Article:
MgSO4 has been well documented to be beneficial in the management of nervous system injuries especially in the ICU. These injuries include stroke, aneurysmal subarachnoid hemorrhage (ASAH), and traumatic brain injuries (Afshari et al., 2013[2]; Akdemir et al., 2009[6]; Bradford et al., 2013[18]; Chan et al., 2005[23]; Chen et al., 2015[25]; Chen and Carter, 2011[27]; Dabbagh et al., 2006[30]; Dorhout Mees et al., 2012[33]; Friedlich et al., 2009[42]; Gao et al., 2013[45]; Gonzalez-Garcia et al., 2012[49]; Hassan et al., 2012[58]; James et al., 2009[69]; Jiang et al., 2017[71]; Johnson et al., 1993[72]; Kahraman et al., 2003[75]; Kidwell et al., 2009[79]; Kumar et al., 2015[85]; Lamers et al., 2003[87]; Lampl et al., 2001[88]; Mirrahimi et al., 2015[107]; Mousavi et al., 2004[109], 2010[110]; Muir and Lees, 1995[112]; Muir et al., 2004[113]; Muroi et al., 2008[114]; Rahimi-Bashar et al., 2017[122]; Rinosl et al., 2013[125]; Saver et al., 2015[132]; Selvaraj and Syed, 2014[136]; Singh et al., 2012[144]; Sleeswijk et al., 2008[146]; Stippler et al., 2006[148]; van den Bergh et al., 2005[156]; van Norden et al., 2005[157]; Veyna et al., 2002[158]; Wang et al., 2012[163]; Westermaier et al., 2010[166]; Wong et al., 2010[171]; Zafar et al., 2014[172]; Zhao et al., 2016[174]; Zhu et al., 2004[175]).

MgSO4 and Aneurysmal Subarachnoid Hemorrhage (ASAH)

Several studies have been performed on the efficacy and dosage of MgSO4 in ASAH in the last two decades (Afshari et al., 2013[2]; Akdemir et al., 2009[6]; Bradford et al., 2013[18]; Chen et al., 2015[25]; Chen and Carter, 2011[27]; Dabbagh et al., 2006[30]; Dorhout Mees et al., 2012[33]; Hassan et al., 2012[58]; Jiang et al., 2017[71]; Kahraman et al., 2003[75]; Kidwell et al., 2009[79]; Kumar et al., 2015[85]; Mousavi et al., 2010[110]; Muir and Lees, 1995[112]; Muir et al., 2004[113]; Muroi et al., 2008[114]; Saver et al., 2015[132]; Selvaraj and Syed, 2014[136]; Singh et al., 2012[144]; Sleeswijk et al., 2008[146]; Stippler et al., 2006[148]; van den Bergh et al., 2005[156]; van Norden et al., 2005[157]; Veyna et al., 2002[158]; Wang et al., 2012[163]; Westermaier et al., 2010[166]; Wong et al., 2010[171]; Zafar et al., 2014[172]; Zhao et al., 2016[174]; Zhu et al., 2004[175]). Different doses of MgSO4 have been suggested for neuroprotection. Veyna and colleagues used MgSO4 in 20 ASAH patients and showed that high dose of Mg is safe and efficient and can maintain serum Mg levels in the range of 4-5.5 mg/dL. Their study was focused on vasospasm, middle cerebral artery (MCA) velocity and Glasgow Outcome Scale (GOS). The findings showed better outcome in patients with ASAH 90 days post-hemorrhage, but they did not find a significant difference in GOS between the control and treatment groups (Veyna et al., 2002[158]). Also, van Norden et al. (2005[157]) showed that treatment with MgSO4 at a dose of 64 mmol/day will result in 1-2 mmol/L of serum Mg level without any side effect. Studies by Van der Bergh and colleagues (2005[156]) revealed that MgSO4 delays cerebral ischemia. They used Rankin score to measure outcomes in the patients. Stippler reported the efficacy of Mg in the management of SAH and improving the Rankin score. The mechanism of Mg efficacy in SAH was suggested to involve a significant reduction in vasospasm (Stippler et al., 2006[148]). High dose of MgSO4 was also suggested to be prophylactic and associated with better outcomes in SAH patients (Muroi et al., 2008[114]). MgSO4 can increase ischemic tolerance in the nervous system at the time of hypo-perfusion, attenuate vasospasm and decrease outcomes in patients with ASAH (Bradford et al., 2013[18]; Chen and Carter, 2011[27]; Westermaier et al., 2010[166]). Despite these findings on the beneficial role of MgSO4 in ASAH, in three studies authors did not suggest this drug for ASAH or did not find any efficacy in the patients (Akdemir et al., 2009[6]; Dorhout Mees et al., 2012[33]; Wong et al., 2010[171]). Friedlich et al. (2009[42]) reported that MgSO4 at a dose of 0.6 g/hour has a prophylactic effect on cerebral vasospasm in the first 72 hours in a patient with ASAH. Overall, MgSO4 seems to be beneficial in the management of ASAH.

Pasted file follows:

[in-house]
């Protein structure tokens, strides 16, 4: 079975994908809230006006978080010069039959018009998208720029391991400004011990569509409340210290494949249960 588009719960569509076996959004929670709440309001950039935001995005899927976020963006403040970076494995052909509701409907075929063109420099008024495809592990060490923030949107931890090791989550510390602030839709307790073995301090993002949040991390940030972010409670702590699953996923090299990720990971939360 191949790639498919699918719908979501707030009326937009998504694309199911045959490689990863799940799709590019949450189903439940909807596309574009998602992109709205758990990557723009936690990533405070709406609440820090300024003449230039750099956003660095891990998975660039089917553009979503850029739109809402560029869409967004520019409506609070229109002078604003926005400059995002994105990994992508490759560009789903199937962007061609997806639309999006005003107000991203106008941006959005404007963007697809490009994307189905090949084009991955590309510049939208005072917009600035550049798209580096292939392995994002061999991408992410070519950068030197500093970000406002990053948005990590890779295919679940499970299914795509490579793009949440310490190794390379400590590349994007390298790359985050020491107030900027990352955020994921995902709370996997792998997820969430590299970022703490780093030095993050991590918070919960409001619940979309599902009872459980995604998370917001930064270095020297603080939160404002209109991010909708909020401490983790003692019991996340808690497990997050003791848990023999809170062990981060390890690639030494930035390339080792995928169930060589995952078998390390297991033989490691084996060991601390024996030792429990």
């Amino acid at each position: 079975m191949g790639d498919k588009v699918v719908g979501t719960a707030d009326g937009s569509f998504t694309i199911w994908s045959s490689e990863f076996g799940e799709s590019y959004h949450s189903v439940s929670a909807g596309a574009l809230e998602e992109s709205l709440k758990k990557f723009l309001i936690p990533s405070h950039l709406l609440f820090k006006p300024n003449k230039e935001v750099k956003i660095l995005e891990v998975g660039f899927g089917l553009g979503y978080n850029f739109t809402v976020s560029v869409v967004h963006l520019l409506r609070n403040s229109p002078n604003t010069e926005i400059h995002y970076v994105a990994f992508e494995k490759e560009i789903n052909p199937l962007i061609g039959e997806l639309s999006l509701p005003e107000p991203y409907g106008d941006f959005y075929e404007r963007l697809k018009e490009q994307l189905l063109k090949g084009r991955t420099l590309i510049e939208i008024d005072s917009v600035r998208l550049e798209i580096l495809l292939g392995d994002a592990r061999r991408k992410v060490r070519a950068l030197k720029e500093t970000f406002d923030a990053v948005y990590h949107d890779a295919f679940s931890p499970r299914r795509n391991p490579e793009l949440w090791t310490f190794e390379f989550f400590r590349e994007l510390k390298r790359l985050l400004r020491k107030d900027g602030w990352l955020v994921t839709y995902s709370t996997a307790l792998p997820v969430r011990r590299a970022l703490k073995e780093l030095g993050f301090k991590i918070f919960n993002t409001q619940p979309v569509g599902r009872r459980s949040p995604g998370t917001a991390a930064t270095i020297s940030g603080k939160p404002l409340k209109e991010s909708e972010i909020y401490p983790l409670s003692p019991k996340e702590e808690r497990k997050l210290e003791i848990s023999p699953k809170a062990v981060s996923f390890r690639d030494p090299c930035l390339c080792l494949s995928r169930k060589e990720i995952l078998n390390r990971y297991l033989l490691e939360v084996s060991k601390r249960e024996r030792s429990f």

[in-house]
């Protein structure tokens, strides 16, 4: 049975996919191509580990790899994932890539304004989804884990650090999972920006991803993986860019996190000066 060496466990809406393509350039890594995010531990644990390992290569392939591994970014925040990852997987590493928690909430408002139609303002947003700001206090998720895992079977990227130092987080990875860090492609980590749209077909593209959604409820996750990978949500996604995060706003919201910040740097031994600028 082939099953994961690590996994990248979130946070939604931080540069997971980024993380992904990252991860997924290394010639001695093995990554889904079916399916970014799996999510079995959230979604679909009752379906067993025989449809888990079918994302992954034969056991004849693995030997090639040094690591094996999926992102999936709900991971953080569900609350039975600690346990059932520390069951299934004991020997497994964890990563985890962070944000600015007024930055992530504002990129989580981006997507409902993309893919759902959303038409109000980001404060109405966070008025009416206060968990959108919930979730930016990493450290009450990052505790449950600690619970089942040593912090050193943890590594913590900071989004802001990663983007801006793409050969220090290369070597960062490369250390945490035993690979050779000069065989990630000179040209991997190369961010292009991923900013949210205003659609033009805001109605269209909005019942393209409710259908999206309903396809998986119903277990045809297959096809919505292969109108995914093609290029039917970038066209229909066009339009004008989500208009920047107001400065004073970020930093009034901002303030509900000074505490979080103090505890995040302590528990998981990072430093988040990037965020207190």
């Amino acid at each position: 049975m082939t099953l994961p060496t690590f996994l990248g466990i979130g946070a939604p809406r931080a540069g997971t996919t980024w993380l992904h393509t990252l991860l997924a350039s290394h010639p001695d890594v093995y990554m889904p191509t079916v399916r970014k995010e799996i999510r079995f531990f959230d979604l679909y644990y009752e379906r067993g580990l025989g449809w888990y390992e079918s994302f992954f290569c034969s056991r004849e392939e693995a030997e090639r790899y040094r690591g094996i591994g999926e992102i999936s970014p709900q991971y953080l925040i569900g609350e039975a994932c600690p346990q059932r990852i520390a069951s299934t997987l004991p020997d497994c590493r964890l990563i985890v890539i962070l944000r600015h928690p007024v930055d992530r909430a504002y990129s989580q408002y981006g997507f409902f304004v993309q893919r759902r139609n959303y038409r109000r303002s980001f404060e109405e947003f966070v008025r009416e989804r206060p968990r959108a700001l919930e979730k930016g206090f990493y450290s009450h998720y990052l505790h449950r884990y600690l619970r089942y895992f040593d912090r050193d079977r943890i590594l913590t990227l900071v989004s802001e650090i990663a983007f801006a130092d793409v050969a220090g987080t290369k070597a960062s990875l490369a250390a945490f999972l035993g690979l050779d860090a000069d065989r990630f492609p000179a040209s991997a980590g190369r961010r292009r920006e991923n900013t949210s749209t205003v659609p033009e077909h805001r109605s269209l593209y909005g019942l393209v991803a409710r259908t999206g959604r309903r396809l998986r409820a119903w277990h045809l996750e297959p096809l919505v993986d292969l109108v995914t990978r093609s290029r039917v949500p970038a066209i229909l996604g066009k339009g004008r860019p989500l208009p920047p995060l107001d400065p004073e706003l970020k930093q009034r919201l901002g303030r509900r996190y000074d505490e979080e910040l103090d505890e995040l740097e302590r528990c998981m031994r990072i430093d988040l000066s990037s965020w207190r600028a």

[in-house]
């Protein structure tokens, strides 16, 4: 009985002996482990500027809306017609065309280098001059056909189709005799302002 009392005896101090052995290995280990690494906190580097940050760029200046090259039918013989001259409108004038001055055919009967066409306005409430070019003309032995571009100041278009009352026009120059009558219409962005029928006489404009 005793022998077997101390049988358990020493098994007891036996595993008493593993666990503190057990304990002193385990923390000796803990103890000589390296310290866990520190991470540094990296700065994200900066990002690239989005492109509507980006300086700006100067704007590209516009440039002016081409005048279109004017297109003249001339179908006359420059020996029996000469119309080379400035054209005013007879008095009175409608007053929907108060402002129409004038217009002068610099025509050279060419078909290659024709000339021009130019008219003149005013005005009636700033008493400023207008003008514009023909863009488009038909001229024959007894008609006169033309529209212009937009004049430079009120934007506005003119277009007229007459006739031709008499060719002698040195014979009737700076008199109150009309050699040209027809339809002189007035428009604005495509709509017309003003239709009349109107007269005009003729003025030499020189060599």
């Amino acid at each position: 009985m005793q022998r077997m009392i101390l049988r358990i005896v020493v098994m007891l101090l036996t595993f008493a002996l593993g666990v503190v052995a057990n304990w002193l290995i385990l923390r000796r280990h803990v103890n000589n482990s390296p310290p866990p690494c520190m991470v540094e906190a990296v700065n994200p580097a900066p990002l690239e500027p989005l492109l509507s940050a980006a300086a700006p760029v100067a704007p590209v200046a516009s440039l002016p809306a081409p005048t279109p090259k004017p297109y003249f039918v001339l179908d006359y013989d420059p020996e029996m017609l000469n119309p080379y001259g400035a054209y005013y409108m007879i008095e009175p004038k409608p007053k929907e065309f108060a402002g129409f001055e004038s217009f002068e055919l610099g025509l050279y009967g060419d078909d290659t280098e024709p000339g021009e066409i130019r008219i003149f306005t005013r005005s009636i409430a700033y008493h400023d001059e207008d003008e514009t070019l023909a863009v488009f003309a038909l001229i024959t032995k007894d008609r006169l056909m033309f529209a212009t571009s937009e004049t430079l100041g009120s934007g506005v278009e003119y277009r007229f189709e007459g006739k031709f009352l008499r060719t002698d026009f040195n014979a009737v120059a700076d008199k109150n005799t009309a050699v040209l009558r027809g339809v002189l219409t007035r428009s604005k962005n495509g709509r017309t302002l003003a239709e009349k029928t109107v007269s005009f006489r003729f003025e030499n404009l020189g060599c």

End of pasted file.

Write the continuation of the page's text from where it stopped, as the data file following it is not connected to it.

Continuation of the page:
MgSO4 and stroke